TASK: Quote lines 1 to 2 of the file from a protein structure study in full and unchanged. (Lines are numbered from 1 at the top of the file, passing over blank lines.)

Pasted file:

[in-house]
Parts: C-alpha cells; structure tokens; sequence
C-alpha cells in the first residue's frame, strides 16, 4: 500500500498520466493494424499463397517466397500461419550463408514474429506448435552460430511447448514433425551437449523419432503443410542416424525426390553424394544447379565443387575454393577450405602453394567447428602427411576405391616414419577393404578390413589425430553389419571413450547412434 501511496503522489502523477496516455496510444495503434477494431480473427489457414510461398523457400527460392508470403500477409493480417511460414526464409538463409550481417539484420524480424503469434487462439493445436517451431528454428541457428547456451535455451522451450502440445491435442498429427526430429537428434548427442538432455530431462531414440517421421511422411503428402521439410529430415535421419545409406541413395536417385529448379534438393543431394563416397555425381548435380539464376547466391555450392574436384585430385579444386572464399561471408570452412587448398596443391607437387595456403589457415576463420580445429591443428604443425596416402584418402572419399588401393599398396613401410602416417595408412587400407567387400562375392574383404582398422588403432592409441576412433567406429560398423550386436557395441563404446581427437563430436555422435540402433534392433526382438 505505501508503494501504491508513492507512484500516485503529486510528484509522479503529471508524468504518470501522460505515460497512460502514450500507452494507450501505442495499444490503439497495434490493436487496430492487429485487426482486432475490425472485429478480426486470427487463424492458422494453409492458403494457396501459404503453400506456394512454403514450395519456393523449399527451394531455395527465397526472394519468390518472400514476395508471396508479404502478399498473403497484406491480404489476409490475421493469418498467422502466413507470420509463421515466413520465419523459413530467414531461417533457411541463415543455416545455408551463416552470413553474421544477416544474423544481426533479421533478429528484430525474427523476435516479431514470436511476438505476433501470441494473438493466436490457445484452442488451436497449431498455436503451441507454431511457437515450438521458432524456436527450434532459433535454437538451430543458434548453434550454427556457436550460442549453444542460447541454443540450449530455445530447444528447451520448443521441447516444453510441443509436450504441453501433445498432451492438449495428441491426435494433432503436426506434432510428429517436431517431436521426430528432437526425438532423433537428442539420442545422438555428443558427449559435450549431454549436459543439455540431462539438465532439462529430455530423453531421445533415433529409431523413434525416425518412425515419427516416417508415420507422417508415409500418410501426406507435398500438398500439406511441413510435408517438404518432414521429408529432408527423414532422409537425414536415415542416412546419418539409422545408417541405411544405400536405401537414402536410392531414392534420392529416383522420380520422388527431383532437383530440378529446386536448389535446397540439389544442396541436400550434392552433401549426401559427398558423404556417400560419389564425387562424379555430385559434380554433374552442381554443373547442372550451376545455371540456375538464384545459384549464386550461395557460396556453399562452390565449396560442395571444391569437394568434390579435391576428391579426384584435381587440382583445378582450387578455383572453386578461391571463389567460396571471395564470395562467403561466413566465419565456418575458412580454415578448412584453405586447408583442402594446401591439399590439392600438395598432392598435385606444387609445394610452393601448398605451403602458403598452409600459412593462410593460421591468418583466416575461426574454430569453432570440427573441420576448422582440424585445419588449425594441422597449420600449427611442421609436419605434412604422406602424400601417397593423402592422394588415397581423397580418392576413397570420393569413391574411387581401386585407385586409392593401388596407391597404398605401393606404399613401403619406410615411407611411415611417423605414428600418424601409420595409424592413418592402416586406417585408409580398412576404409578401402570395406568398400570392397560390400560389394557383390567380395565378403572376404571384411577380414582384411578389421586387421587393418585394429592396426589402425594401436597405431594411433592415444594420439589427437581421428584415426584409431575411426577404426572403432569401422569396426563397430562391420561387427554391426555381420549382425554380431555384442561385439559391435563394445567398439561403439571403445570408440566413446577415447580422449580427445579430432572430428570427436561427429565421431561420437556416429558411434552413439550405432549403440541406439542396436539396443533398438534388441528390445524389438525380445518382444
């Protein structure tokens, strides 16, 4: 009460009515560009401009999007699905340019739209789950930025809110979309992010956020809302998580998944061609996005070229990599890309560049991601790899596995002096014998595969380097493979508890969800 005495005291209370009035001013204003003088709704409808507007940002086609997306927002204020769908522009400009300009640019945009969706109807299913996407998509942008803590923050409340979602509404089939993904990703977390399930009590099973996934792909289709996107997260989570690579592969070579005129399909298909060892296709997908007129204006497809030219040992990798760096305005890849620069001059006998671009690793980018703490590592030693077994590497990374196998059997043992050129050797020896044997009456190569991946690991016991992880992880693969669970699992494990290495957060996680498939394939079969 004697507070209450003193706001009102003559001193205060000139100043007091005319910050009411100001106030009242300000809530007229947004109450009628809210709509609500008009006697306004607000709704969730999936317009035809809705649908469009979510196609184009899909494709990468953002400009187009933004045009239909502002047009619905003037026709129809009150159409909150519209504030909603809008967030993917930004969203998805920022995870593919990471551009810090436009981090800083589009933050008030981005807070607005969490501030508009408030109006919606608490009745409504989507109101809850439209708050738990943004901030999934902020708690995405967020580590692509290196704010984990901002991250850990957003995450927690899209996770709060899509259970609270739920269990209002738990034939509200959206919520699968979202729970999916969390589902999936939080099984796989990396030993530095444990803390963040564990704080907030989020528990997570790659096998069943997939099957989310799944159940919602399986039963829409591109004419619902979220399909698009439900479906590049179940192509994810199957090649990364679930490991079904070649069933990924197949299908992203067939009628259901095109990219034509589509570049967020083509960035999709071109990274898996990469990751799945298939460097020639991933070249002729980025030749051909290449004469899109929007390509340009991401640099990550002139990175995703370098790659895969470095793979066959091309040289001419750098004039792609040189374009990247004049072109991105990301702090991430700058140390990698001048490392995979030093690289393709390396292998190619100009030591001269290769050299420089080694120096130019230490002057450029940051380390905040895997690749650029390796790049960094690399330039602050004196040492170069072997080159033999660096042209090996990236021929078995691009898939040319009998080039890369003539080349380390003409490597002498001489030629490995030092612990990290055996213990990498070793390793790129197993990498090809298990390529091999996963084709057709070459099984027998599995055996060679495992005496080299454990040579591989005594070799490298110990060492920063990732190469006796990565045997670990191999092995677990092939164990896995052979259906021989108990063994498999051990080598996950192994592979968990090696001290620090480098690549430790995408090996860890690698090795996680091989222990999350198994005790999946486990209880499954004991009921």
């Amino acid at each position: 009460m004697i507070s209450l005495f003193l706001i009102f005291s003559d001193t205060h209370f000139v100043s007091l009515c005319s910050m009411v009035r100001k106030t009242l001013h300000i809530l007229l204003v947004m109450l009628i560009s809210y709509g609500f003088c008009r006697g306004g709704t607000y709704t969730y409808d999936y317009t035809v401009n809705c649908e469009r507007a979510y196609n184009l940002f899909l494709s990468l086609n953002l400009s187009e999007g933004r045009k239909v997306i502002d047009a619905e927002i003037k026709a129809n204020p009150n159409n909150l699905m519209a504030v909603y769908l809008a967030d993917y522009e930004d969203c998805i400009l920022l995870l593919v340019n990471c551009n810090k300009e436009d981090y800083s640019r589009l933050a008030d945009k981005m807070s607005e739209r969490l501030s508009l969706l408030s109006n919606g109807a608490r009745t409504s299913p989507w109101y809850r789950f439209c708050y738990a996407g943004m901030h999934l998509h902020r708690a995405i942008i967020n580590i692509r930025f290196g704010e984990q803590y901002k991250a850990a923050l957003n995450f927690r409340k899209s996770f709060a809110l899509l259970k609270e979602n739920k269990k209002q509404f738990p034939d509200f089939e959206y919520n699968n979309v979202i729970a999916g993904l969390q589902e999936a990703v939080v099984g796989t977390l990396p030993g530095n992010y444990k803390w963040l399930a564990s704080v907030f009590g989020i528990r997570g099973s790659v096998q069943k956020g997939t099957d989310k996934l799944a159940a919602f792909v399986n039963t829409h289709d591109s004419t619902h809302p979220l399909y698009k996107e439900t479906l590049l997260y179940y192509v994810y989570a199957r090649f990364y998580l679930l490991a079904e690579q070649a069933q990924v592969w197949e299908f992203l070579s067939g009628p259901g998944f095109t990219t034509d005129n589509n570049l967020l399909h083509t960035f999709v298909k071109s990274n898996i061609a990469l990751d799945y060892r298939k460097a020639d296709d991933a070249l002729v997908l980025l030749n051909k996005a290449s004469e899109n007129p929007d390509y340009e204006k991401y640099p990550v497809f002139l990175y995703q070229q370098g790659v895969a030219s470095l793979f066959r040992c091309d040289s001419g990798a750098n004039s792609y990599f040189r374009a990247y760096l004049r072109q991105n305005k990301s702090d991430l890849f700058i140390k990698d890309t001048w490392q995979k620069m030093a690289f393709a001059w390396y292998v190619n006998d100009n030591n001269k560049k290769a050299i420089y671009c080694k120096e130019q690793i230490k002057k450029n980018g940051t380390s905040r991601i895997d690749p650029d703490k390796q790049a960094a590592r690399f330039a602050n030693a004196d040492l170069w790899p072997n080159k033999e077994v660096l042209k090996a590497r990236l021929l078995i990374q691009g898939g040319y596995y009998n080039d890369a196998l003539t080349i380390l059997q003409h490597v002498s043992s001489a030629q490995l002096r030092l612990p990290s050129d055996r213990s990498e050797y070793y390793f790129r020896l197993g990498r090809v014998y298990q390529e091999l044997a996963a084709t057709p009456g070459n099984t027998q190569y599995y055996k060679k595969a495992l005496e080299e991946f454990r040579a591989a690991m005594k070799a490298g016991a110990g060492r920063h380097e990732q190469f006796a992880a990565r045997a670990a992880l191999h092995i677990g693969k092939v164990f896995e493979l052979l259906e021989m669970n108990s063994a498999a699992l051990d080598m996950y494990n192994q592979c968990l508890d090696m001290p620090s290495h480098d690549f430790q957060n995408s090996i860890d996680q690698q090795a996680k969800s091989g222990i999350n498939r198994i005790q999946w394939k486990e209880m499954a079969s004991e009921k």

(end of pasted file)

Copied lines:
[in-house]
Parts: C-alpha cells; structure tokens; sequence